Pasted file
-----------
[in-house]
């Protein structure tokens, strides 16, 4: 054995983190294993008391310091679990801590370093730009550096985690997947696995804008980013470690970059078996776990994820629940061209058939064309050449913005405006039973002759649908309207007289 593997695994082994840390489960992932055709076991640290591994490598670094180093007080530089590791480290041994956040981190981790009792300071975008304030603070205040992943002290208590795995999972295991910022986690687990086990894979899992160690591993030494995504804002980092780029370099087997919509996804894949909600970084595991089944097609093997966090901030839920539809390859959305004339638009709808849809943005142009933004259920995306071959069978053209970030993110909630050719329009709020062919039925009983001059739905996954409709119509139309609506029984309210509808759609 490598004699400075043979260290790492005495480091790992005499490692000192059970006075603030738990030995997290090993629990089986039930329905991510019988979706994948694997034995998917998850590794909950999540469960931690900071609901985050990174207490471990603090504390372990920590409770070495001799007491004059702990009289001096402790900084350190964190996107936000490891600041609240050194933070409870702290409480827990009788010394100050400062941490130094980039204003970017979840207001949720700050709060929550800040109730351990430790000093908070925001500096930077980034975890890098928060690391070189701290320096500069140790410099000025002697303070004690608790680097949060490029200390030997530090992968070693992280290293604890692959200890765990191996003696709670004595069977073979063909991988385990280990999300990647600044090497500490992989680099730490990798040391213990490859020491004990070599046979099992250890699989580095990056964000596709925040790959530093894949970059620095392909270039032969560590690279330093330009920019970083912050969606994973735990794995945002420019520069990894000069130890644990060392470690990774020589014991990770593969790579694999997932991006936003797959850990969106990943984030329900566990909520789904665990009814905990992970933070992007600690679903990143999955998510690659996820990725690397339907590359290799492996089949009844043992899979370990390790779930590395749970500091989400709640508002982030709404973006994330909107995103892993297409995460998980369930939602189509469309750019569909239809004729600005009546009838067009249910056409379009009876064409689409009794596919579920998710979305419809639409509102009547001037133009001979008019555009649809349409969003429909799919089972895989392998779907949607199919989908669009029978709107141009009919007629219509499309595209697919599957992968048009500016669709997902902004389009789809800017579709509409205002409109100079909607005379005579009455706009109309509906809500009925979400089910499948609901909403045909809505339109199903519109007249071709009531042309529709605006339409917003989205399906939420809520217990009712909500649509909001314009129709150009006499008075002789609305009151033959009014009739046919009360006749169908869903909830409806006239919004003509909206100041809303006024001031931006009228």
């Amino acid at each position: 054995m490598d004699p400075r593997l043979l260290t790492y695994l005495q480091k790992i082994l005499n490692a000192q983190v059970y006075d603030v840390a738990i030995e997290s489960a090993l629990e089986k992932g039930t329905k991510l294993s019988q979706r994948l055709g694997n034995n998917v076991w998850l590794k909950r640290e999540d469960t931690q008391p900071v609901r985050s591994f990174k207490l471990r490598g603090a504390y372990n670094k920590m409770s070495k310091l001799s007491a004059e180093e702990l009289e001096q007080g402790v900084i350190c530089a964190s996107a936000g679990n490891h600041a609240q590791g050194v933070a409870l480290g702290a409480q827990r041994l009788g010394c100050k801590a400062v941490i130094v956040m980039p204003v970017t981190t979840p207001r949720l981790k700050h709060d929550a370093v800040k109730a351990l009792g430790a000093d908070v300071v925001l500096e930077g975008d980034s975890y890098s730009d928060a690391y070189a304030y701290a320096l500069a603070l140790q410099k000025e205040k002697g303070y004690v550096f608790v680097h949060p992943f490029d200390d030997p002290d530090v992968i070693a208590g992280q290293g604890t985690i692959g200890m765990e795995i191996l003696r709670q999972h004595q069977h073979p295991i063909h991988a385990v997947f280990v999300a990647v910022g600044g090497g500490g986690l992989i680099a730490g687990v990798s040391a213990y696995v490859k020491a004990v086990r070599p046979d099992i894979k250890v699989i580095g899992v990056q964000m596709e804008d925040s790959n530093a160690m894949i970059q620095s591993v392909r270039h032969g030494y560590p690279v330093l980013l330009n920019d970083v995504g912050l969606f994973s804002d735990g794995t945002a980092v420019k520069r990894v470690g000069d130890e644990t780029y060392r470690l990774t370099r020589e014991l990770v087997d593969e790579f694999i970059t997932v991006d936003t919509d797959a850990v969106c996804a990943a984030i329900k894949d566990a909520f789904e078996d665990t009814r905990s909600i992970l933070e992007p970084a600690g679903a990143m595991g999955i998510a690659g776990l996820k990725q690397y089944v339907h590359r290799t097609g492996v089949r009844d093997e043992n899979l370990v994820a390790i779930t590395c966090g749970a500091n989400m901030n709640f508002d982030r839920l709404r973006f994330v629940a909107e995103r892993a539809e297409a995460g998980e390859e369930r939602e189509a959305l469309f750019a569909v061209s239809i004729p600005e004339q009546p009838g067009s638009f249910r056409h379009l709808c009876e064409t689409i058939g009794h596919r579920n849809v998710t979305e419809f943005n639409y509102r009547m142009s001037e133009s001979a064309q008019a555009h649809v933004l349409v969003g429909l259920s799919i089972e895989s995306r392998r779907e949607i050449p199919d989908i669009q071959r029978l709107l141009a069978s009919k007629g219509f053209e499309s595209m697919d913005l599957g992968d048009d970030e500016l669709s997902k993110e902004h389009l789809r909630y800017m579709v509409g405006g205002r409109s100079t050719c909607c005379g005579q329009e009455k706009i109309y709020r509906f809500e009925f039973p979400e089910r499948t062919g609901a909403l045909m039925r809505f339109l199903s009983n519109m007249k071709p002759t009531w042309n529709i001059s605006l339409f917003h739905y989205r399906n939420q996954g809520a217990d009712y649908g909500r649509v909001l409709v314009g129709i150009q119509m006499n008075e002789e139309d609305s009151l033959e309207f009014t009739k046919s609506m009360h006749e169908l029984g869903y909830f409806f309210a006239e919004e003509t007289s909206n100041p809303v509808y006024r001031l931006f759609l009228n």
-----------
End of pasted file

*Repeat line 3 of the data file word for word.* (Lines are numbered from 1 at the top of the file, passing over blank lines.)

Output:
């Amino acid at each position: 054995m490598d004699p400075r593997l043979l260290t790492y695994l005495q480091k790992i082994l005499n490692a000192q983190v059970y006075d603030v840390a738990i030995e997290s489960a090993l629990e089986k992932g039930t329905k991510l294993s019988q979706r994948l055709g694997n034995n998917v076991w998850l590794k909950r640290e999540d469960t931690q008391p900071v609901r985050s591994f990174k207490l471990r490598g603090a504390y372990n670094k920590m409770s070495k310091l001799s007491a004059e180093e702990l009289e001096q007080g402790v900084i350190c530089a964190s996107a936000g679990n490891h600041a609240q590791g050194v933070a409870l480290g702290a409480q827990r041994l009788g010394c100050k801590a400062v941490i130094v956040m980039p204003v970017t981190t979840p207001r949720l981790k700050h709060d929550a370093v800040k109730a351990l009792g430790a000093d908070v300071v925001l500096e930077g975008d980034s975890y890098s730009d928060a690391y070189a304030y701290a320096l500069a603070l140790q410099k000025e205040k002697g303070y004690v550096f608790v680097h949060p992943f490029d200390d030997p002290d530090v992968i070693a208590g992280q290293g604890t985690i692959g200890m765990e795995i191996l003696r709670q999972h004595q069977h073979p295991i063909h991988a385990v997947f280990v999300a990647v910022g600044g090497g500490g986690l992989i680099a730490g687990v990798s040391a213990y696995v490859k020491a004990v086990r070599p046979d099992i894979k250890v699989i580095g899992v990056q964000m596709e804008d925040s790959n530093a160690m894949i970059q620095s591993v392909r270039h032969g030494y560590p690279v330093l980013l330009n920019d970083v995504g912050l969606f994973s804002d735990g794995t945002a980092v420019k520069r990894v470690g000069d130890e644990t780029y060392r470690l990774t370099r020589e014991l990770v087997d593969e790579f694999i970059t997932v991006d936003t919509d797959a850990v969106c996804a990943a984030i329900k894949d566990a909520f789904e078996d665990t009814r905990s909600i992970l933070e992007p970084a600690g679903a990143m595991g999955i998510a690659g776990l996820k990725q690397y089944v339907h590359r290799t097609g492996v089949r009844d093997e043992n899979l370990v994820a390790i779930t590395c966090g749970a500091n989400m901030n709640f508002d982030r839920l709404r973006f994330v629940a909107e995103r892993a539809e297409a995460g998980e390859e369930r939602e189509a959305l469309f750019a569909v061209s239809i004729p600005e004339q009546p009838g067009s638009f249910r056409h379009l709808c009876e064409t689409i058939g009794h596919r579920n849809v998710t979305e419809f943005n639409y509102r009547m142009s001037e133009s001979a064309q008019a555009h649809v933004l349409v969003g429909l259920s799919i089972e895989s995306r392998r779907e949607i050449p199919d989908i669009q071959r029978l709107l141009a069978s009919k007629g219509f053209e499309s595209m697919d913005l599957g992968d048009d970030e500016l669709s997902k993110e902004h389009l789809r909630y800017m579709v509409g405006g205002r409109s100079t050719c909607c005379g005579q329009e009455k706009i109309y709020r509906f809500e009925f039973p979400e089910r499948t062919g609901a909403l045909m039925r809505f339109l199903s009983n519109m007249k071709p002759t009531w042309n529709i001059s605006l339409f917003h739905y989205r399906n939420q996954g809520a217990d009712y649908g909500r649509v909001l409709v314009g129709i150009q119509m006499n008075e002789e139309d609305s009151l033959e309207f009014t009739k046919s609506m009360h006749e169908l029984g869903y909830f409806f309210a006239e919004e003509t007289s909206n100041p809303v509808y006024r001031l931006f759609l009228n």